Tuesday, December 22, 2015

Lil Ugly Mane - Oblivion Access Review

You know how many reviews start with a quote from the record that summarizes the piece? With Lil Ugly Mane’s Oblivion Access that’s impossible, and not for lack of choices, but the mere opposite. A reclusive figure meandering the gloomy confines of kickstarted Internet stardom, Travis Miller has always been hesitant to accepting the attention he’s warranted. On his supposed final album, each line is slathered in personal inflection, surreal encounters, and riveting gasps about the brevity of life, making it difficult to reflect on just one. Do we elaborate on the mental breakdown concluding the album (“what’s it all mean? what’s he saying when he says it?”) or do we focus on Miller’s perception of the self (“I’m just a bag of tumors full of alkaline”)? Maybe his clarification on fate (“it was the first time I prayed, no one there to tell me that I shouldn’t be afraid”) or his description of humanity (“what is more fictitious, the gods or you and I?”). Regardless of which quote you use, Oblivion Access stands ripe with fodder for the fans. It’s a piece of work from one of music’s most shadowy wallflowers that sees a well-developed character morph into his creator, with an exhaustive look at the brain behind the man behind the persona.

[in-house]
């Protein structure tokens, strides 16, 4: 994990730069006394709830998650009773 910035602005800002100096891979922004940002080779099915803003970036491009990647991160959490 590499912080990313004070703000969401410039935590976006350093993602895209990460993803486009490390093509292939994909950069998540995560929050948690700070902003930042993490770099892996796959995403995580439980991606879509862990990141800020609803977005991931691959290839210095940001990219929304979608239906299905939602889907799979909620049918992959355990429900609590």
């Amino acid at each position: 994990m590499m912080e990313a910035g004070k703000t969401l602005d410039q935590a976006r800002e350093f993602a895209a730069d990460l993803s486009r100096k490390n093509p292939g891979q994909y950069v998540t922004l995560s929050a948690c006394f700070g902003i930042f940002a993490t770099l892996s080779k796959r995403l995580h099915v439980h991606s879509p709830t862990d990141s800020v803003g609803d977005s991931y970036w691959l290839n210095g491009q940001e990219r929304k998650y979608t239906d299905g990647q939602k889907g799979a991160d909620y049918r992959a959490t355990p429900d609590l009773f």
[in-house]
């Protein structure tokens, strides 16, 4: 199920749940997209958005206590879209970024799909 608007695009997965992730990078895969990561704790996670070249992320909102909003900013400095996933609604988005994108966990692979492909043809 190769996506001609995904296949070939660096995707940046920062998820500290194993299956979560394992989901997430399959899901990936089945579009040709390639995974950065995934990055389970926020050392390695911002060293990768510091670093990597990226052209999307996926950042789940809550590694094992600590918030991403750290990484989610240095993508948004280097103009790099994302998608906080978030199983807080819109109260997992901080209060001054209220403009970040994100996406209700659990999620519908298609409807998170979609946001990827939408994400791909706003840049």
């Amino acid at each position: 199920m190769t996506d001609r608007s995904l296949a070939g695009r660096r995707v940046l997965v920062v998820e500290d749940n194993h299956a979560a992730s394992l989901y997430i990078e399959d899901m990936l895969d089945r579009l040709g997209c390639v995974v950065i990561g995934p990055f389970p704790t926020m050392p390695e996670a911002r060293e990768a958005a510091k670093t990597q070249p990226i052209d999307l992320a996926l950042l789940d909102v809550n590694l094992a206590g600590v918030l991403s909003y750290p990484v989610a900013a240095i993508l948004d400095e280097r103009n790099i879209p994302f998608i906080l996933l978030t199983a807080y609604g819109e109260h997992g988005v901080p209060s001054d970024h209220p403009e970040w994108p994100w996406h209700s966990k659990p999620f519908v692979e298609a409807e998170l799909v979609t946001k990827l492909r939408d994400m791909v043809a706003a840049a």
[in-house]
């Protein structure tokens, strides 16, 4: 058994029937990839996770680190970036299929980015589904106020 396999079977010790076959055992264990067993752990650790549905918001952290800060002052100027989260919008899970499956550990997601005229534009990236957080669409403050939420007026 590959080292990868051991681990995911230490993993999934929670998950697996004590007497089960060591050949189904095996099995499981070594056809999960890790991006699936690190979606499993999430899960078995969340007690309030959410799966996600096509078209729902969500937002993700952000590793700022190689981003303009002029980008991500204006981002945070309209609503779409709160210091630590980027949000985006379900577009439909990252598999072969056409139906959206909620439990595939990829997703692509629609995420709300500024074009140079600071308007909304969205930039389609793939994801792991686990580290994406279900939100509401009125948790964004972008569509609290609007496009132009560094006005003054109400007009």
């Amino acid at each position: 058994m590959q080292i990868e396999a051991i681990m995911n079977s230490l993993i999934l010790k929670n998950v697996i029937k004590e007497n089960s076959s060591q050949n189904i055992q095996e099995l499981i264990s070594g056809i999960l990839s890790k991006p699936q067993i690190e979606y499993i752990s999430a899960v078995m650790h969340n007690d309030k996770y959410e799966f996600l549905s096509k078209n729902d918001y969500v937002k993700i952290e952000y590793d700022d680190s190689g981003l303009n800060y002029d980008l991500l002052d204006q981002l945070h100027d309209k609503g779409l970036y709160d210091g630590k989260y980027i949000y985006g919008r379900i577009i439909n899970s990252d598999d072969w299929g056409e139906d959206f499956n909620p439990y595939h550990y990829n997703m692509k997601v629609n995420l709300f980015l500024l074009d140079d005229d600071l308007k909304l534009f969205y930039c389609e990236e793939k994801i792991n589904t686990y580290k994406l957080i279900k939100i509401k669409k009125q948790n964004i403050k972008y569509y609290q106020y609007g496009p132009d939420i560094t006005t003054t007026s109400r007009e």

To many, Lil Ugly Mane’s Third Side Of Tape, a massive two hour compilation piece released earlier this year, was his grand opus. Throwaways recorded over the span of 13 years, it saw genres smashed, spliced, and mutilated together in a jar of piss. Chopped N’ Screwed Memphis Hip-Hop saw competition in its atmosphere from Black Metal, breakneck Dance rhythms found fluidity against Ethereal Drone patterns, while Lo-Fi Indie Rock had company in South African tribal chants and acoustic Country sets, and Jazz Rap got forcibly pushed up against Horrorcore. Essentially it was a record devoid of personality, an obtuse piece that witnessed an obsessed, schizophrenic madman drain himself of worth in anything but all-knowing musicianship. It’s with that behemoth that Oblivion Access’ existence is so pertinent, for now that Lil Ugly Mane’s theoretically life ends death is pressing, as indicated by the album’s title and the looming contents dripping within. For Miller it takes a finality, that of his most famous pseudonym, to revel in his personal life, pressing thoughts, and persistent beliefs. Gone is the facade of a Three Six Mafia cover artist masking behind Southern slathered beats and ghetto slang vocals, leaving a wreckage thats wiped the character from the person behind it.